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Print French onion soup

There’s only one trick to this sumptuous classic: time. Riverford Cook Anna advises cooking the onions for up to an hour to achieve melting, caramel perfection, and once you’ve added the stock, they need to simmer for another hour. The taste will prove that it’s not time wasted. Fresh beef stock really does make a difference.


Starter recipes  


  • 35g unsalted butter
  • 1½ tbsp olive oil
  • 500g yellow onions, thinly sliced
  • ½ scant tsp caster sugar
  • 1¼ litres good-quality beef stock (preferably not a stock cube)
  • 1 tbsp plain flour
  • 120ml dry white wine
  • 4 slices of crusty bread or baguette
  • 1 garlic clove
  • 1½ tbsp brandy, or to taste (optional)
  • 150g Gruyère or Emmental cheese, thinly sliced or coarsely grated
  • Salt & black pepper


  1. Melt the butter and olive oil in a heavy-bottomed pan or casserole on a low heat. Add the onion, a good pinch of salt and the sugar and cook on a low heat, stirring often, for 45 minutes to 1 hour, until the onion is very soft, golden brown and sweet.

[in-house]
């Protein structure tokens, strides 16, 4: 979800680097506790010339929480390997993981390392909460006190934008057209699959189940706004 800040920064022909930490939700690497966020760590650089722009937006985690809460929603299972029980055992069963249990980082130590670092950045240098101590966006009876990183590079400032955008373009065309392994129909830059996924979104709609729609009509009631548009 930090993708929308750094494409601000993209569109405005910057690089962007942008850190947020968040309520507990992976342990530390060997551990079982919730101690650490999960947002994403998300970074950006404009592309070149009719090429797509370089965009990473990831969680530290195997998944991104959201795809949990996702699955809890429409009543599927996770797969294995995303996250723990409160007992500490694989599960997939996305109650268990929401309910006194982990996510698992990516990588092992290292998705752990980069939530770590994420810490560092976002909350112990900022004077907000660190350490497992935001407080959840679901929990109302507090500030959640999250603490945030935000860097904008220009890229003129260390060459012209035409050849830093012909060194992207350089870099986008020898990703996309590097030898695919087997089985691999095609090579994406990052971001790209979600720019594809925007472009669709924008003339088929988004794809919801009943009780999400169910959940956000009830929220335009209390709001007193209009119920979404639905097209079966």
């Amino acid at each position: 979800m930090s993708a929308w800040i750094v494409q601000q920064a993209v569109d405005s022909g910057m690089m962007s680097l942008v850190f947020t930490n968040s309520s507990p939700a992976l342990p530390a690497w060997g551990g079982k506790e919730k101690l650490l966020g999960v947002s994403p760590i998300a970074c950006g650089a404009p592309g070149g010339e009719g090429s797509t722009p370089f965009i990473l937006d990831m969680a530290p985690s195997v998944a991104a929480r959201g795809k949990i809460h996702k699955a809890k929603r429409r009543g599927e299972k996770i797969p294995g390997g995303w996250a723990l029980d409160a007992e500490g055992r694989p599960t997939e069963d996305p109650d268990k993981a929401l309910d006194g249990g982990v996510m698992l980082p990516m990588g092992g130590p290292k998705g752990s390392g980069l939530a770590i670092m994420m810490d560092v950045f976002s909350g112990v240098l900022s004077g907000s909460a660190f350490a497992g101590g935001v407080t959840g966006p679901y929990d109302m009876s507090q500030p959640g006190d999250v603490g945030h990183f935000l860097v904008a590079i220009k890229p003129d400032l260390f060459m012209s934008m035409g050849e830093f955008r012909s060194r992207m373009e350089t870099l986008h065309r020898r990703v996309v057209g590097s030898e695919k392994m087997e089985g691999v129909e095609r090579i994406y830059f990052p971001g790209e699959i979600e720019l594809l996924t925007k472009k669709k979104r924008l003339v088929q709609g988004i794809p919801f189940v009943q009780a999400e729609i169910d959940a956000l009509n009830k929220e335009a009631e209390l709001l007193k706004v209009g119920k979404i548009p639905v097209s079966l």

2. Pour the stock into another pan and bring to a boil. Add the flour to the caramelised onions and cook, stirring, for another few minutes. Add the hot stock and the wine, season with salt and pepper and bring back to a boil.
  3. Reduce the heat and simmer gently for at least 45 minutes, preferably an hour, stirring occasionally to check it’s not catching. Toast the bread and then rub with the garlic clove on both sides while still warm, then cover each with cheese.
  4. Preheat the grill. Add the brandy to the soup, if using, and check the seasoning. Ladle into ovenproof soup bowls and top each one with a piece of toast. Place under the grill until the cheese is bubbling. If this manoeuvre seems risky, grill the cheese toasts on a baking tray separately then serve them on top of your soup bowls.

Cooks notes

Variations For a lighter soup, use chicken instead of beef stock. Play with the booze: replace the white wine with red or even port; instead of brandy, use Madeira or Marsala (the latter’s good with chicken stock); or add an apple note by using a strong cider in place of the wine and finishing the soup with Calvados or cider brandy. Throw in a handful of sage or thyme leaves or chopped rosemary along with the onions.
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